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New York's big two auction houses, Christie's and Sotheby's, launched the belated fall auction season this week with a series of sales that confusingly alternate photography with Old Masters. Christie's did Old Masters on Oct. 3 and photography on Oct. 4, while Sotheby's had photos on Oct. 3 and Old Masters on Oct. 5.

In the past, major Old Master auctions in New York have been held in January and May and the October auctions were considered "off season" sales. But last time around, Christie's postponed its May Old Master sale, saying it would shift the cycle to the fall. Christie's didn't title its Oct. 3 sale "Important" Old Master paintings, however, so observers presume the house had trouble getting the major consignments it had hoped for.

In the end, despite war clouds on the horizon, the results were strong. Of 96 lots offered, 57 were sold -- about 59 percent -- for a total of $9.3 million (with premium). The cover lot, a set of five elaborate oils by Jan Brueghel II depicting The Five Senses (contemporary copies of the series of paintings by Jan Brueghel the Elder and Peter Paul Rubens in the Prado), soared past the presale estimate of $1.8 million-$2.2 million to sell for $3,856,000, a world auction record for the artist. A second artist's record was set when a large, early 16th-century Adam and Eve by Jan Swart van Groningen sold by the Minneapolis Institute of Arts for $193,000 (est. $80,000-$120,000).

As Christie's Old Master head Anthony Crichton-Stuart pointed out, the top four lots in the sale all effectively doubled their high estimates. Surprises included a 17th-century painting of natives by a waterfall by Frans Post, presumably done while in Brazil with the Dutch East India Company, that sold for $1,876,000 (est. $500,000-$700,000) and an Anthony Van Dyck portrait of the 10-year-old Lord Derby, done in ca. 1638, that went for $611,000, considerably over its $50,000-$70,000 estimate. "There was money," noted New York dealer Patrick Cooney.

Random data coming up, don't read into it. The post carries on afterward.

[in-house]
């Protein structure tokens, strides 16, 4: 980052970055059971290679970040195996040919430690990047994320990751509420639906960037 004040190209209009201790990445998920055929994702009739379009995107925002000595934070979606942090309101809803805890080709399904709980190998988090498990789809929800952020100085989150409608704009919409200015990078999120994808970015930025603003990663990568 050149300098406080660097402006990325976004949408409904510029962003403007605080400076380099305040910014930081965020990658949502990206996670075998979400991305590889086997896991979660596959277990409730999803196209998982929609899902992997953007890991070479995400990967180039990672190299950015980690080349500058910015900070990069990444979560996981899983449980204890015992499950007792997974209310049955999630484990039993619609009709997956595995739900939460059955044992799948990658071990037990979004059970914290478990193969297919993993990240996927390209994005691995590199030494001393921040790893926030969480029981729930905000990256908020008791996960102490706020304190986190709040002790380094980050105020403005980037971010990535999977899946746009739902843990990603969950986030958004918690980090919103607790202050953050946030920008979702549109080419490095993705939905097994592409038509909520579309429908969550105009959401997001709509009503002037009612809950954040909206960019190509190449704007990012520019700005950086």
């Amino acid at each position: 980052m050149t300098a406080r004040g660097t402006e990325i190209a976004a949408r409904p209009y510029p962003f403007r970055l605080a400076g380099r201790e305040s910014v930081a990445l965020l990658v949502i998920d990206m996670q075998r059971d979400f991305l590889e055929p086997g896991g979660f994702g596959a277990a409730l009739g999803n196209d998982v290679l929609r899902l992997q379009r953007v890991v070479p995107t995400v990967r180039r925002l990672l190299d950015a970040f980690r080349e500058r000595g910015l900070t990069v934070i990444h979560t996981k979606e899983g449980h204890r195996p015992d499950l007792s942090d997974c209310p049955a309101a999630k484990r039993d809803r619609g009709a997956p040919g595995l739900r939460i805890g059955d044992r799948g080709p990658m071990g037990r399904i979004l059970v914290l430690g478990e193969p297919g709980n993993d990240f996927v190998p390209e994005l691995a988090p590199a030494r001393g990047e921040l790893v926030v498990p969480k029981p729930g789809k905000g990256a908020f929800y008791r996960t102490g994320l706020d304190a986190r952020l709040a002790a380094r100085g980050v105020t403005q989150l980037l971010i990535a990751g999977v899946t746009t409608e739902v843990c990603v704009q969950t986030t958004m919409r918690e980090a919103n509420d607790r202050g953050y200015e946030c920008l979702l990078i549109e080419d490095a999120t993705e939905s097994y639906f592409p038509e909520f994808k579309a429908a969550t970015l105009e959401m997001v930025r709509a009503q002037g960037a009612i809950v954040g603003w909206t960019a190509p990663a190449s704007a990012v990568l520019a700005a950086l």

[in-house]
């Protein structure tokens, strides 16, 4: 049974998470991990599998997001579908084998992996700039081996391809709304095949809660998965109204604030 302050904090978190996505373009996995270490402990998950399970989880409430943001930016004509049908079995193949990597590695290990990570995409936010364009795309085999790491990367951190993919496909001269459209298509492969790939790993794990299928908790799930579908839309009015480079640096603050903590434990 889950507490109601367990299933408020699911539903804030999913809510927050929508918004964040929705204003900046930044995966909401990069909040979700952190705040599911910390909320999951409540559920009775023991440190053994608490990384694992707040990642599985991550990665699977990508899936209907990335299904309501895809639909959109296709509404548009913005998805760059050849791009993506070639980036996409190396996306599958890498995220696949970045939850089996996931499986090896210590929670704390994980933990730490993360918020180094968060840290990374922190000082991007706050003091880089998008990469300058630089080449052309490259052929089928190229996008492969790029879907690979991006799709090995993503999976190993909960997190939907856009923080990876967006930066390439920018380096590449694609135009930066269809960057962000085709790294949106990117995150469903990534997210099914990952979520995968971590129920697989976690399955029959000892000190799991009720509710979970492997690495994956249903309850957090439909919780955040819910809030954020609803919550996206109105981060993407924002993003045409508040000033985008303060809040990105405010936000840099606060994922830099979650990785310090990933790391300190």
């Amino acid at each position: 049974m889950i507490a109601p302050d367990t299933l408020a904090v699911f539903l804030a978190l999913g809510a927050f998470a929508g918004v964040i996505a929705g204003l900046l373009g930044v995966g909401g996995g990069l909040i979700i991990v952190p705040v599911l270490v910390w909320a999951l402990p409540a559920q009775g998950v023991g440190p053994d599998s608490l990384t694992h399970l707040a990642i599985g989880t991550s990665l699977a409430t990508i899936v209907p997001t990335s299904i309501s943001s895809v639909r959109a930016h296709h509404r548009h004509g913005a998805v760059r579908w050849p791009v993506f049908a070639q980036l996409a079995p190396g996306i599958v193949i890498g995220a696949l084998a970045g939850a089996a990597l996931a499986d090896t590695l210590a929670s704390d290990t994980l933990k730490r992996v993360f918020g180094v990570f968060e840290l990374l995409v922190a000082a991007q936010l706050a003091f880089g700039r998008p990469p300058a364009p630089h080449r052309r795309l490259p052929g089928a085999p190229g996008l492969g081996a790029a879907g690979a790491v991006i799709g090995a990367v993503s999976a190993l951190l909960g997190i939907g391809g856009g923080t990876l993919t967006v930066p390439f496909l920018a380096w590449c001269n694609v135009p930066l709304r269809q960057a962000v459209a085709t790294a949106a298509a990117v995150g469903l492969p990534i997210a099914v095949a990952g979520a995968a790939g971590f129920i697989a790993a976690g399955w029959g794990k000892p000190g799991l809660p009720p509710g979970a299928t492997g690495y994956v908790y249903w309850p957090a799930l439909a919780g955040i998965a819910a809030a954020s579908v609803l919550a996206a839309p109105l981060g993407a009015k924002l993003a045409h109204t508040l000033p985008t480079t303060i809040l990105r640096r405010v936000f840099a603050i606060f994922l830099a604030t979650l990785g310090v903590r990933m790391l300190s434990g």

A report on the photo sales is forthcoming.

For several years, the Lower Manhattan Cultural Council and the Port Authority of New York and New Jersey provided a small number of artists with free studio space on the 90th floor of the World Trade Center in a program dubbed "World Views." Now, the New Museum of Contemporary Art has scheduled an exhibition of works by the final round of artists in the program, Dec. 1, 2001-Jan. 13, 2002. Participants include Simon Aldridge, Naomi Ben-Shahar, Monika Bravo, Laurie Halsey Brown, Justine Cooper, Lucky Debellevue, Carola Dertnig, Mahmoud Hamadani, Kara Hammond, Jeff Konigsberg, Motonobu Kurokawa, Geraldine Lau and Nathan See. Michael Richards, who lost his life in the attack, will be remembered at the exhibition.

More than 100 New York City art galleries have teamed up to present a citywide art exhibition and sale, "I Love NY -- Art Benefit," Oct. 26-Nov. 3, 2001. Proceeds from sales of donated works are earmarked for families of the World Trade Center tragedy. Individual galleries are participating in their own way, and may stage special exhibitions or designate works from current exhibitions to go towards the benefit. Among the galleries involved are Alexander and Bonin, Paula Cooper, CRG, James Cohan, Jeffrey Deitch, Howard Greenberg, Ronald Feldman, Sean Kelly, Anton Kern, Nicole Klagsbrun, Lehmann Maupin, Luhring Augustine, Curt Marcus, Matthew Marks, Metro Pictures, Robert Miller, O.K. Harris, P.P.O.W., PaceWildenstein, Julie Saul, Sonnabend, Sperone Westwater, Lennon Weinberg and David Zwirner. For more info, check out the soon-to-be-unveiled website at